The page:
Subtropical Arctic Ocean temperatures during the Palaeocene/Eocene thermal maximum. / Sluijs, Appy; Schouten, Stefan; Pagani, Mark; Woltering, Martijn; Brinkhuis, Henk; Damsté, Jaap S Sinninghe; Dickens, Gerald R.; Huber, Matthew; Reichart, Gert Jan; Stein, Ruediger; Matthiessen, Jens; Lourens, Lucas J.; Pedentchouk, Nikolai; Backman, Jan; Moran, Kathryn; Clemens, Steve; Cronin, Thomas; Eynaud, Frédérique; Gattacceca, Jérôme; Jakobsson, Martin; Jordan, Ric; Kaminski, Michael; King, John; Koc, Nalân; Martinez, Nahysa C.; McInroy, David; Moore, Theodore C.; O'Regan, Matthew; Onodera, Jonaotaro; Pälike, Heiko; Rea, Brice; Rio, Domenico; Sakamoto, Tatsuhiko; Smith, David C.; St John, Kristen E K; Suto, Itsuki; Suzuki, Noritoshi; Takahashi, Kozo; Watanabe, Mahito; Yamamoto, Masanobu.

In: Nature, Vol. 441, No. 7093, 01.06.2006, p. 610-613.

Research output: Contribution to journalArticle

Sluijs, A, Schouten, S, Pagani, M, Woltering, M, Brinkhuis, H, Damsté, JSS, Dickens, GR, Huber, M, Reichart, GJ, Stein, R, Matthiessen, J, Lourens, LJ, Pedentchouk, N, Backman, J, Moran, K, Clemens, S, Cronin, T, Eynaud, F, Gattacceca, J, Jakobsson, M, Jordan, R, Kaminski, M, King, J, Koc, N, Martinez, NC, McInroy, D, Moore, TC, O'Regan, M, Onodera, J, Pälike, H, Rea, B, Rio, D, Sakamoto, T, Smith, DC, St John, KEK, Suto, I, Suzuki, N, Takahashi, K, Watanabe, M & Yamamoto, M 2006, 'Subtropical Arctic Ocean temperatures during the Palaeocene/Eocene thermal maximum', Nature, vol. 441, no. 7093, pp. 610-613. https://doi.org/10.1038/nature04668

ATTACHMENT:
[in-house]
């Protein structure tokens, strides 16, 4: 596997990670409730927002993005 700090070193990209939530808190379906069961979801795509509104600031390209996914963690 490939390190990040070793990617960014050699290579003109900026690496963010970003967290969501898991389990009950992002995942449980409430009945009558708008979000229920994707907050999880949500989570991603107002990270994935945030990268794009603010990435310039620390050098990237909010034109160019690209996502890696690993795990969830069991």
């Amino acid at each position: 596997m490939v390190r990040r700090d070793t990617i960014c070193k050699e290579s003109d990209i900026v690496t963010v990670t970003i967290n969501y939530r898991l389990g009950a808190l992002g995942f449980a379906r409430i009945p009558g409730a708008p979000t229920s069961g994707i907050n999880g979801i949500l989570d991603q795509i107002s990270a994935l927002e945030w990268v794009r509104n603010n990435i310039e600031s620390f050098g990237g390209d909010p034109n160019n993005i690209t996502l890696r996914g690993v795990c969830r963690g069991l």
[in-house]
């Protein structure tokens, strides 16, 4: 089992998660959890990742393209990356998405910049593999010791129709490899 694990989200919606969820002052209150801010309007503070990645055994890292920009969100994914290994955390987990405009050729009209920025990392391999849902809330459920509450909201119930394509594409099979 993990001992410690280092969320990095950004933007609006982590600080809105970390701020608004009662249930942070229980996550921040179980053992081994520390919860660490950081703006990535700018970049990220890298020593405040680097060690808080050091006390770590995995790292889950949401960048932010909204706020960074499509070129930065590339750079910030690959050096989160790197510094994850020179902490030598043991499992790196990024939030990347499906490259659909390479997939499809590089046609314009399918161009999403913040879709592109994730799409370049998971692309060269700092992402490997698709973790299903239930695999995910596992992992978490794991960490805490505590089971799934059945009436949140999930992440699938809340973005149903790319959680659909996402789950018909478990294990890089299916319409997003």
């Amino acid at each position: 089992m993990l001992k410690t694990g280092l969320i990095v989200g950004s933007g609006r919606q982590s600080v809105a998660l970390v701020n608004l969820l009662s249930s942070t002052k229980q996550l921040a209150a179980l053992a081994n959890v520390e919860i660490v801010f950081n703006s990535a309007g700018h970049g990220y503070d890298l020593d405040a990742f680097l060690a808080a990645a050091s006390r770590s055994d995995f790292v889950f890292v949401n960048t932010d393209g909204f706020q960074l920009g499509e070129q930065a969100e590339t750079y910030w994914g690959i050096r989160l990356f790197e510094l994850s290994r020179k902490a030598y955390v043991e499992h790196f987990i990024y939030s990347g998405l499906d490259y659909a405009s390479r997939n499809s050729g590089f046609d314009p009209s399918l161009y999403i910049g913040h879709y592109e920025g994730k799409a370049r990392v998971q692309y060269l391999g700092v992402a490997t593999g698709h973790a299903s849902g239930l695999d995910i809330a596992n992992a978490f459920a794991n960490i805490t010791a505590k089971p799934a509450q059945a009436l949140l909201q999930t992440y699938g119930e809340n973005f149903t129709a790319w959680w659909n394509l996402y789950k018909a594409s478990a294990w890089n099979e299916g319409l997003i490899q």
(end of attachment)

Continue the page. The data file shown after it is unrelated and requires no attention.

Sluijs A, Schouten S, Pagani M, Woltering M, Brinkhuis H, Damsté JSS et al. Subtropical Arctic Ocean temperatures during the Palaeocene/Eocene thermal maximum. Nature. 2006 Jun 1;441(7093):610-613. https://doi.org/10.1038/nature04668
Sluijs, Appy ; Schouten, Stefan ; Pagani, Mark ; Woltering, Martijn ; Brinkhuis, Henk ; Damsté, Jaap S Sinninghe ; Dickens, Gerald R. ; Huber, Matthew ; Reichart, Gert Jan ; Stein, Ruediger ; Matthiessen, Jens ; Lourens, Lucas J. ; Pedentchouk, Nikolai ; Backman, Jan ; Moran, Kathryn ; Clemens, Steve ; Cronin, Thomas ; Eynaud, Frédérique ; Gattacceca, Jérôme ; Jakobsson, Martin ; Jordan, Ric ; Kaminski, Michael ; King, John ; Koc, Nalân ; Martinez, Nahysa C. ; McInroy, David ; Moore, Theodore C. ; O'Regan, Matthew ; Onodera, Jonaotaro ; Pälike, Heiko ; Rea, Brice ; Rio, Domenico ; Sakamoto, Tatsuhiko ; Smith, David C. ; St John, Kristen E K ; Suto, Itsuki ; Suzuki, Noritoshi ; Takahashi, Kozo ; Watanabe, Mahito ; Yamamoto, Masanobu. / Subtropical Arctic Ocean temperatures during the Palaeocene/Eocene thermal maximum. In: Nature. 2006 ; Vol. 441, No. 7093. pp. 610-613.
@article{7b8fb264c5fc4fcf9944d41b542a45df,
title = "Subtropical Arctic Ocean temperatures during the Palaeocene/Eocene thermal maximum",